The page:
(Bloomberg) -- Home Capital Group Inc., the Canadian mortgage lender that Berkshire Hathaway Inc. helped rescue five years ago, says it turned down an approach from an unnamed buyer because the price was too low.
Toronto-based Home Capital didn’t disclose the exact amount of the offer but said it was more than C$28.60 a share -- the maximum price on a stock buyback it recently announced. That means the takeover approach valued the company at at least C$1.2 billion ($930 million).
Home Capital jumped 9.5% to C$31.16 as of 1:08 p.m. in Toronto, the highest level since early May.
“We believe privately-owned strategic players and private equity are the most likely suitors,” National Bank of Canada analyst Jaeme Gloyn said in a note. Gloyn speculated that Fairstone Bank of Canada, a lender backed by Centerbridge Partners LP, could be an interested party.
Home Capital shares have dropped more than 20% this year and are trading below book value as Canada’s housing market encounters severe headwinds because of rising interest rates. Prices have been sliding for months, especially in urban markets in Ontario, the province to which Home Capital has the most exposure.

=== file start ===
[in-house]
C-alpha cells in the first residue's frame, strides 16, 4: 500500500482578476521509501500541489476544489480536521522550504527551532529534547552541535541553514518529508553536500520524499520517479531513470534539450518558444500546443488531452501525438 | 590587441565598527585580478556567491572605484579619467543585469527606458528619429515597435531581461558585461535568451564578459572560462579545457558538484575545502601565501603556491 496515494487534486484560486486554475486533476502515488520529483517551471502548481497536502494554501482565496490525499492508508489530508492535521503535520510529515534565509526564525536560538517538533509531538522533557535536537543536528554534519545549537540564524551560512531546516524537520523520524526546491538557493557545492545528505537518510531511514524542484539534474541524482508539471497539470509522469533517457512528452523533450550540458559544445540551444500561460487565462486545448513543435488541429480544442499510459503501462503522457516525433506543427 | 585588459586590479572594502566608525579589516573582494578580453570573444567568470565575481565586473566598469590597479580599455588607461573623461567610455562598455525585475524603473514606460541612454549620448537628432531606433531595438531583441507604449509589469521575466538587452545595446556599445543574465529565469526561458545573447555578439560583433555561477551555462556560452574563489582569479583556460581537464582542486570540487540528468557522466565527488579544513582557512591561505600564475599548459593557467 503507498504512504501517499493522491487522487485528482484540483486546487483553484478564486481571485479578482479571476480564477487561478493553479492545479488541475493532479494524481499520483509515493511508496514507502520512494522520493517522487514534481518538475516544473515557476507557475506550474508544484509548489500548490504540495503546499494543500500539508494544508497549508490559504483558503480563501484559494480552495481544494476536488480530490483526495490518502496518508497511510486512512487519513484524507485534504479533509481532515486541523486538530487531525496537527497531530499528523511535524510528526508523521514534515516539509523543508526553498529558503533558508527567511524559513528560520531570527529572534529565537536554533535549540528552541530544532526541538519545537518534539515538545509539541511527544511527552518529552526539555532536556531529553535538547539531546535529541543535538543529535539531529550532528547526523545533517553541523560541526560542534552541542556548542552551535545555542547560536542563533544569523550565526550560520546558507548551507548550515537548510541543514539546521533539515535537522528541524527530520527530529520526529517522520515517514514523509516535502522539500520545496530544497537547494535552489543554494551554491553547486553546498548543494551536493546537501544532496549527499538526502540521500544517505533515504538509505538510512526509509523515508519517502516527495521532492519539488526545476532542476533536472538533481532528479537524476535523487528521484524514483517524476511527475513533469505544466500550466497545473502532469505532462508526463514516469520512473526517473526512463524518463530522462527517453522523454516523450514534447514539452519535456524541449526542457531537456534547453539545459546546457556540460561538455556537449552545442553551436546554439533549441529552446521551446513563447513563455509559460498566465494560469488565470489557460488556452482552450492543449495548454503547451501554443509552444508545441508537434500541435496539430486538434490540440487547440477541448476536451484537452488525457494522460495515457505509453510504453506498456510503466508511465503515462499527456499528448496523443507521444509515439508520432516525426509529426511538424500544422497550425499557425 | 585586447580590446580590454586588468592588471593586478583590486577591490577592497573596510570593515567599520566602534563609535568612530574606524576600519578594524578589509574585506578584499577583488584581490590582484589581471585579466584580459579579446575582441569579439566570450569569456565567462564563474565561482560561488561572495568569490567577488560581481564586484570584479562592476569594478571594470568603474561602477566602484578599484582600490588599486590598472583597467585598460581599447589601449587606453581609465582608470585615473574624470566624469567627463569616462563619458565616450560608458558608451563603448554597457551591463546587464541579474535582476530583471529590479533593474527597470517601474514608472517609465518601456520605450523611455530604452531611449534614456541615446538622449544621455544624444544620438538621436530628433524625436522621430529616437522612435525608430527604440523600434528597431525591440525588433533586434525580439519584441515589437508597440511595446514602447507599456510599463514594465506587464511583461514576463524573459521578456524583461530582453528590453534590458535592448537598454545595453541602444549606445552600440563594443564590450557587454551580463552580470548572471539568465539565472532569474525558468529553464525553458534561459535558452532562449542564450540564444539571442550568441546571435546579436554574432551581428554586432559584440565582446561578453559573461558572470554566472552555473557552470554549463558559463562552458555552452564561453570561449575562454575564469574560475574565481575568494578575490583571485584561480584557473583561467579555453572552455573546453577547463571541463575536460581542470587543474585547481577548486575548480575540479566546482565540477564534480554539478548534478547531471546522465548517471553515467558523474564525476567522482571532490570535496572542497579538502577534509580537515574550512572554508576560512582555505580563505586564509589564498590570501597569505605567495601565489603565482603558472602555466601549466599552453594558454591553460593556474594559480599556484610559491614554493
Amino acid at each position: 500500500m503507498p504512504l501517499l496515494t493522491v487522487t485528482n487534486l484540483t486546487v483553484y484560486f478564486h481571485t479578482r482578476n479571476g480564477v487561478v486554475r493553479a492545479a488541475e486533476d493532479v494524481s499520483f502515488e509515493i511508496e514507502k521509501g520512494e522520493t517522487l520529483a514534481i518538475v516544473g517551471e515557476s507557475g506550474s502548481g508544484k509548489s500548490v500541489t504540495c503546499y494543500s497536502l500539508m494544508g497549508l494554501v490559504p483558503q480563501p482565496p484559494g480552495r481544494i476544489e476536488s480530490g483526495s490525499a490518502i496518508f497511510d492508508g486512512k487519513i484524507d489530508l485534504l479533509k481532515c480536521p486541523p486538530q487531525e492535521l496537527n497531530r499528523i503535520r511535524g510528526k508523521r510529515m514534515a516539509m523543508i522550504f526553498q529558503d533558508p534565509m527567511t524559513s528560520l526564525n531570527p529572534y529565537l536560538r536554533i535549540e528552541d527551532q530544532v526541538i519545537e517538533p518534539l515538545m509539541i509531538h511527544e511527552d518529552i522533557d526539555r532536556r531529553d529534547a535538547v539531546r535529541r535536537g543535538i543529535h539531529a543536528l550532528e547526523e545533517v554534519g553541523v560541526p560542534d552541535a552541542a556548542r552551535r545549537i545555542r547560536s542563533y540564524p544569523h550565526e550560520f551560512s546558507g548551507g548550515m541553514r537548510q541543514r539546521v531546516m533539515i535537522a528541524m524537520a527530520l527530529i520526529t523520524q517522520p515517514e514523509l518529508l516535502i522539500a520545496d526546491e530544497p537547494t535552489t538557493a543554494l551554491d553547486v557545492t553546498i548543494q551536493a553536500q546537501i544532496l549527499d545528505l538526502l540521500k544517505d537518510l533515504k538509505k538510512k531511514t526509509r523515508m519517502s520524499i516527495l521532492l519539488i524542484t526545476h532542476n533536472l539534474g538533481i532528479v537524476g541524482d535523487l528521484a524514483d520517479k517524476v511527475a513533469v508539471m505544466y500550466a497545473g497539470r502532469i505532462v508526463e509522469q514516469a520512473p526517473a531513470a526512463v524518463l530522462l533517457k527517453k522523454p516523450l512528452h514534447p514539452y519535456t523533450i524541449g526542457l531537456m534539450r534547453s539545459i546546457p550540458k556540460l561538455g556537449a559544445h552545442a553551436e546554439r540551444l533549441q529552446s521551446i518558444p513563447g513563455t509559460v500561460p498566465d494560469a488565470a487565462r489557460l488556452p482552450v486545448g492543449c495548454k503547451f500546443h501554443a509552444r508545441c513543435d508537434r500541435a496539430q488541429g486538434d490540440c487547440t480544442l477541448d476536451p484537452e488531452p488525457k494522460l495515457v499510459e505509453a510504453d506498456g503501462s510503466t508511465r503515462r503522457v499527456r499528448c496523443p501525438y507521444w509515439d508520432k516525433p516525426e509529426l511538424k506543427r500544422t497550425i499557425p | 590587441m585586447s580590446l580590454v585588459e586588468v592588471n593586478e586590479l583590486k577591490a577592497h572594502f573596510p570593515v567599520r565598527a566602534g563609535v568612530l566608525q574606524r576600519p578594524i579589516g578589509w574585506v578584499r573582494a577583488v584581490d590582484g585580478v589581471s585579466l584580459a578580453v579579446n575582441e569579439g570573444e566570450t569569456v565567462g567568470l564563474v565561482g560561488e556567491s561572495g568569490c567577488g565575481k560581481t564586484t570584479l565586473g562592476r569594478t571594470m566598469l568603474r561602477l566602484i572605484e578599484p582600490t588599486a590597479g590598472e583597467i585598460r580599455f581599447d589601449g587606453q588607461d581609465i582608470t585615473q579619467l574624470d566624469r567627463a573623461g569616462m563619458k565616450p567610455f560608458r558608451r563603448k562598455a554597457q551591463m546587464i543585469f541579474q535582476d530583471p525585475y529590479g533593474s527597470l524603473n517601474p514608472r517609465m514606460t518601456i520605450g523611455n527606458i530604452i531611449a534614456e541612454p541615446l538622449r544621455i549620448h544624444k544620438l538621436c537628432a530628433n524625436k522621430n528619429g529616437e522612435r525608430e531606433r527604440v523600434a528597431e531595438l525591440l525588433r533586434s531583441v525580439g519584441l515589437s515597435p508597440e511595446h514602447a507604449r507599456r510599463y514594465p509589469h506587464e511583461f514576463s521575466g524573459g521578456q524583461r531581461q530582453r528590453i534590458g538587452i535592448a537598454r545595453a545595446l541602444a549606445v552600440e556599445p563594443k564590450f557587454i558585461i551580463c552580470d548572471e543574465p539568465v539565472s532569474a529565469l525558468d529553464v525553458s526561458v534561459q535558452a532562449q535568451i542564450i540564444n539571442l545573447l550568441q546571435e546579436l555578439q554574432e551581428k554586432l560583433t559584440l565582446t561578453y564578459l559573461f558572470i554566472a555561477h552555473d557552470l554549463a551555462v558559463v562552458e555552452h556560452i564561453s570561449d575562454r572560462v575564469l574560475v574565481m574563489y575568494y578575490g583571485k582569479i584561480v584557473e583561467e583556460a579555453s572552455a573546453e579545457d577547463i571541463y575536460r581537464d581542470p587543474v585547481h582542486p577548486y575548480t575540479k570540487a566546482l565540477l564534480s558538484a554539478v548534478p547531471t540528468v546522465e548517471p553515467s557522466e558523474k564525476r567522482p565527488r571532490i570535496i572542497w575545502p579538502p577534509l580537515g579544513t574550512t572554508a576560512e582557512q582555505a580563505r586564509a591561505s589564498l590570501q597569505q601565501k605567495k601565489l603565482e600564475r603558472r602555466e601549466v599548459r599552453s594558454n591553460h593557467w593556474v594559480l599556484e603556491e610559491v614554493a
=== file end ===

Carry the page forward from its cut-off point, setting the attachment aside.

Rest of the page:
Read more: Home-Price Skid Hits Four Months Amid Steep Rate Hikes in Canada
The board determined the cash offer “undervalues the company’s shares and falls short of reflecting Home Capital’s intrinsic value and its future growth potential,” Home Capital said in a statement Monday. The unnamed third party had “previously made an unsolicited, non-binding proposal” to buy the company but that offer was subsequently terminated,” it said.
Home Capital consulted BMO Capital Markets and TD Securities, as well as law firm Torys LLP, for advice.
The company, which primarily serves borrowers who can’t easily qualify for mortgages from Canadian banks, nearly collapsed in 2017 after it suffered a run on deposits.
Warren Buffett’s Berkshire bought an equity stake of nearly 20% and provided an emergency credit line to stabilize the firm. But shareholders rejected a proposal to have Berkshire buy an even larger stake, and it exited most of its investment at a significant profit in late 2018.
(Updates with analyst comment, updated share price)
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